1 comment:

  1. THE PHARISAICAL MYTH

    Are the modern day Pharisees those who believe that you have to follow God's doctrine in order to be saved? The example.
    FAITH (John 3:16
    REPENTANCE (Acts 2:38, Acts 3:19)
    CONFESSION ((Romans 10:9-10, Acts 8:37)
    WATER BAPTISM (Acts 2:38, Mark 16:16, Acts 22:16, 1 Peter 3:21)

    Are the contemporary Pharisees those who teach that Christians, who make sin a lifestyle, will not enter the kingdom of God? (1 Corinthians 6:6-11, Galatians 5:19-20)

    Was the problem with the Pharisees that they kept God's law to the letter and forced others to do the same? ABSOLUTELY NOT! The Pharisees were keeping their man-made traditions, they were not keeping God's law to the letter.


    Jesus did not condemn the Pharisees for keeping the laws of God to the letter. It was the exact opposite.


    Mark 7:1-9 The Pharisees.....7 'But in vain do they worship Me, teaching as doctrines the precepts of men! 8 Neglecting the command of God, you hold to the tradition of men." 9. He was also saying to them, "You are experts at setting aside the commandments of God in order to keep your traditions.


    Jesus made it very clear that the Pharisees did not keep God's laws to the letter. The problem with the Pharisees were they were keeping their man-made traditions!


    Matthew 23:23 "Woe to you , scribes and Pharisees, hypocrites! For you tithe mint and dill and cummin, and have neglected the weightier provisions of the law: justice and mercy and faithfulness; but these are the things you should have done without neglecting the others.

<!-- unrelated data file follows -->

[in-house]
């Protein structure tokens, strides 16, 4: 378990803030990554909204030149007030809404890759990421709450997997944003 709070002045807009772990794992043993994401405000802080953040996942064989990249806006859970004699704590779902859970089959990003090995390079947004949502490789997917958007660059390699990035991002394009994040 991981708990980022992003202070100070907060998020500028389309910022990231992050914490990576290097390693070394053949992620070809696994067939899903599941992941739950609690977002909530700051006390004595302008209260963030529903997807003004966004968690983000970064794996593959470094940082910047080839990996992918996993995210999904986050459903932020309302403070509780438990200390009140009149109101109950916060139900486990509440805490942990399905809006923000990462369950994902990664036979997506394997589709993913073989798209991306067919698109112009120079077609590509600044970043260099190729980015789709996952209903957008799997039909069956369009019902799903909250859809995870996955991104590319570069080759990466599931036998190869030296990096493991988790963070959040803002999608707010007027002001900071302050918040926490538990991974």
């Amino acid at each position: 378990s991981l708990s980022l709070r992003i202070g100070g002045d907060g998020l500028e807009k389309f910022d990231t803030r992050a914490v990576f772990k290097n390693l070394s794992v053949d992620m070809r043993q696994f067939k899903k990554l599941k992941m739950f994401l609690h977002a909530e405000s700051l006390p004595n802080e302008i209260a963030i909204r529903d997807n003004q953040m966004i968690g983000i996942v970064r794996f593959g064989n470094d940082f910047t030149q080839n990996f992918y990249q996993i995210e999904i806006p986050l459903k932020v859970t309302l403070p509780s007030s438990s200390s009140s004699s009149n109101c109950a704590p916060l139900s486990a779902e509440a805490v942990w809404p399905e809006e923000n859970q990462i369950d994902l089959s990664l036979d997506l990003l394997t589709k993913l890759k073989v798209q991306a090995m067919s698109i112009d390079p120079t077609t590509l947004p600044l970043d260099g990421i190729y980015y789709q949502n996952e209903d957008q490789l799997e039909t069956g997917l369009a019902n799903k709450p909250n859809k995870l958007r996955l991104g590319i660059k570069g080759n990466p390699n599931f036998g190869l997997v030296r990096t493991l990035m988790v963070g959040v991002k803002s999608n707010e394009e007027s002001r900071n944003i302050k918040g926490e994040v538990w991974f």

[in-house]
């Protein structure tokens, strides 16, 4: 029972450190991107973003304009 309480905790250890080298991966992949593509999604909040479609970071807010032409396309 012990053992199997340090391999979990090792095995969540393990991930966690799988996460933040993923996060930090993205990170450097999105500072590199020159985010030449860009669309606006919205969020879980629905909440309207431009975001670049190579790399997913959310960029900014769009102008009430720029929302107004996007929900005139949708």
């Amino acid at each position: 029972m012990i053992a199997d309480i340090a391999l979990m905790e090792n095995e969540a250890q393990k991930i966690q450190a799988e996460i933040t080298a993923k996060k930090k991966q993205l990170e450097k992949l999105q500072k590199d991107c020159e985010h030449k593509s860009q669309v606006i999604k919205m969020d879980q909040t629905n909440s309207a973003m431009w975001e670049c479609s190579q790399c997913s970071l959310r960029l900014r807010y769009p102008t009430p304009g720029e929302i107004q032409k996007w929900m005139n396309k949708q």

Jesus was not rebuking the Pharisees for following God's law to the letter, He was admonishing them for neglecting the law.


    Matthew 5:20 "For I say to you that unless your righteousness surpasses that of the scribes and the Pharisees, you will not enter the kingdom of heaven.


    Jesus did not question the righteousness of the Pharisees because they were living in strict obedience to God's law. They were not even close to following God's laws.


    Matthew 16:6-12 And Jesus said to them, "Watch out and beware of the leaven of the Pharisees and Sadducees.".......12 Then they understood that He did not say to beware of the leaven of the bread, but of the teaching of the Pharisees and and Sadducees.


    Jesus was not warning of the teaching of the Pharisees because they were advocating strict adherence to the Scriptures. They were teaching from their man-made creed books.



    Matthew 23:13-33....33 You serpents, you brood of vipers, how will you escape the sentence of hell?


    Jesus did not refer to the Pharisees as serpents and ask them how they would escape hell, because they were following the Scriptures to the letter of the law. THEY WERE NOT KEEPING GOD'S LAWS!


    The problem with the Pharisees was they were following their man-made creed books. They were not living in strict obedience to the Scriptures, they were not even close.


    John 15:10 If you keep My commandments, you will abide in My love; just as I have kept My Father's commandments and abide in His love.


    JESUS DID NOT ADMONISH, REBUKE, LECTURE, NOR REPRIMAND THE PHARISEES FOR KEEPING HIS COMMANDMENTS NOR GOD'S COMMANDMENTS TO THE LETTER OF THE LAW. IT WAS JUST THE OPPOSITE!


    TEACHING THE BIBLICAL TERMS FOR PARDON ACCORDING THE BIBLE IS NOT BEING PHARISAICAL!


    THE MAN-MADE CREED BOOKS OF TODAY ARE NO MORE GOD'S WORD THAN THE CREED BOOKS OF THE PHARISEES.


    IF THE DOCTRINE YOU FOLLOW CONTRADICTS SCRIPTURE, THEN, IT IS MAN-MADE TRADITION!

    YOU ARE INVITED TO FOLLOW MY BLOG. http:steve-finnell.blogspot.com